Alone Review: Mohanlal’s WORST Performance!

If you thought you loved Mohanlal and that you could watch him do anything for 120 minutes, Alone is your chance to put your love to the test, observes Mayur Sanap.

As one of the most loved superstars, Mohanlal’s place in the Malayalam film industry has long been beyond doubt. The camera adores him, and so do audiences.

But of late, outside the Drishyam franchise, his film outings can be described as lowbrow (Marakkar: Lion of the Arabian Sea, Aaraattu) or just plain bad (Big Brother, Monster).

However, there’s none that sticks out like a sore thumb than his latest film Alone, directed by Shaji Kailas.

In case you thought you loved Mohanlal and that you could watch him do anything for 120 minutes straight, this film is your chance to put your love to the test!

Set in the COVID-19 era, Alone is a mix of comedy, horror, drama and thriller with Mohanlal as our single protagonist.

He plays motivational speaker Kalidasan who just moved into a swanky Kochi apartment with his fancy mask and a seemingly never-ending bottle of disinfectant spray.

He is happy-go-lucky, loves his whisky and is constantly on the phone flirting with his therapist friend Yamuna (Manju Warrier, in a voice-over performance).

Soon, some mysterious voices start floating around in the apartment, freaking Kalidasan out.

He reckons there is a reason why the spirits are in the house and digs deeper to unearth the mystery behind the goings on.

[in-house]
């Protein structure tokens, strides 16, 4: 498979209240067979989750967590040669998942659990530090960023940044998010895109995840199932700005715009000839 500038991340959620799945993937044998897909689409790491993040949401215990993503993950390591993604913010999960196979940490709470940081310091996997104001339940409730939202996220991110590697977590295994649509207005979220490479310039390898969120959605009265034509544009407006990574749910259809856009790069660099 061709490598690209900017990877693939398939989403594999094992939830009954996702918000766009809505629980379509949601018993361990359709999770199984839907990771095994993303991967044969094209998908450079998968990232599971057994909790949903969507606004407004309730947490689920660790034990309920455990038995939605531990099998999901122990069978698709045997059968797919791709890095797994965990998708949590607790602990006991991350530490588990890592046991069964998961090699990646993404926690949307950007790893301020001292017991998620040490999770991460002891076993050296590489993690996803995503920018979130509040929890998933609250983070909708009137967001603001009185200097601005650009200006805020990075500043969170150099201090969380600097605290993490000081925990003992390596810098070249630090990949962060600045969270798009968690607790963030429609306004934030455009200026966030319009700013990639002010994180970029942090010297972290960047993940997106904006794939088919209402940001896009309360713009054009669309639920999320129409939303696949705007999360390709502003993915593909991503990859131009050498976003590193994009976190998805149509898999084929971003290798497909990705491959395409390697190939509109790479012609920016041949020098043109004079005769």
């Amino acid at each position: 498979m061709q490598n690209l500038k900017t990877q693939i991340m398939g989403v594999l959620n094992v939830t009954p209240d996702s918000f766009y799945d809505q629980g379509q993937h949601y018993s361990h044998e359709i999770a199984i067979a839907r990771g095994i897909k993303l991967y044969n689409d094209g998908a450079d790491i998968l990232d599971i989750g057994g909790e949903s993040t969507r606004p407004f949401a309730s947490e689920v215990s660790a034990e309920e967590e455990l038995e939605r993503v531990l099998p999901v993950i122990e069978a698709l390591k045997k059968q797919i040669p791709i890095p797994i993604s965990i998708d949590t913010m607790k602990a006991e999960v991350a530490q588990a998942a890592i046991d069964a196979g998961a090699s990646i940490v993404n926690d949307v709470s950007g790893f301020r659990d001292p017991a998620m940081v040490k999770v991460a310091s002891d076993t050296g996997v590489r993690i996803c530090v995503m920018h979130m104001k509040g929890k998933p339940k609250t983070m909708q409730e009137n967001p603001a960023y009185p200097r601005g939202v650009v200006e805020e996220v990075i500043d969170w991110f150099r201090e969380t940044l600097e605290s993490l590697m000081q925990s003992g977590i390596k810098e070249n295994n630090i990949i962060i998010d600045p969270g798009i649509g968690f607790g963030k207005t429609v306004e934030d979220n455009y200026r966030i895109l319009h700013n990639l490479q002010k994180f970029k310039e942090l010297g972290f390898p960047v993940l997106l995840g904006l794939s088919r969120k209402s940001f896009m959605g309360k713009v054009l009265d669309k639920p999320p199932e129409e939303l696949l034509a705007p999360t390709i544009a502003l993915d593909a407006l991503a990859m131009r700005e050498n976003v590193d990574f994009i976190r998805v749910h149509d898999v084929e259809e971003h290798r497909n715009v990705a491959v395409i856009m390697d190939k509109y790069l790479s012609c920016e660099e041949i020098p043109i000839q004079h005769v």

To be fair, Alone is an interesting experiment, but the running time is too long for a plot that is more suitable for a short film.

Writer Rajesh Jayaraman assembles a screenplay where nothing significant takes place to engross the viewers.

The film is made as a series of events aiming for Mohanlal to look either startled or baffled due to strange happenings.

We see him walking from his kitchen to the bedroom to the living room to knocking on the door of the adjacent flat.

These are just monotonous space fillers, making up for an empty script.

Director Kailas tries to build suspense around a story that just doesn’t have one, and uses the generic horror elements to no real effect.

We see stuff like doors opening and shutting themselves, doorbells ringing voluntarily, writing surfacing on a mirror further adding to the sluggish pace. The film also tries to touch upon serious issues like mental health, but it’s all surface and no depth.

In an attempt to make the film look edgy, Cinematographers Abinandhan Ramanujam and Pramod K Pillai go after some really annoying camera movements which don’t serve any purpose. The jarring tonal shifts result into incoherent storytelling, which makes Alone a tiresome watch.

There have been few actors as naturally charismatic as Mohanlal.

But here, as carefree Kalidasan, his performance is painfully wooden, devoid of any charm.

There’s nothing believable about his character either.

While the story is about isolation, we see no desperation in his performance, just a lot of blank stares and futile slow-mo walks.

The major chunk of the film is him just lying around, doing repetitive stuff. The actor himself looks bored while doing all the high jinks.

If anything, this film will be remembered as the worst Mohanlal performance.

As the film hits the pre-climax portion, a few twists occur in the story.

But the conclusion is so implausible that you end up scratching your head rather than being bowled over.

When it finally ends, you wonder how somebody green-lit the project and how Mohanlal agreed to be part of it.

That is a far bigger mystery than the one we see in the film.

Alone streams on Disney+Hotstar.


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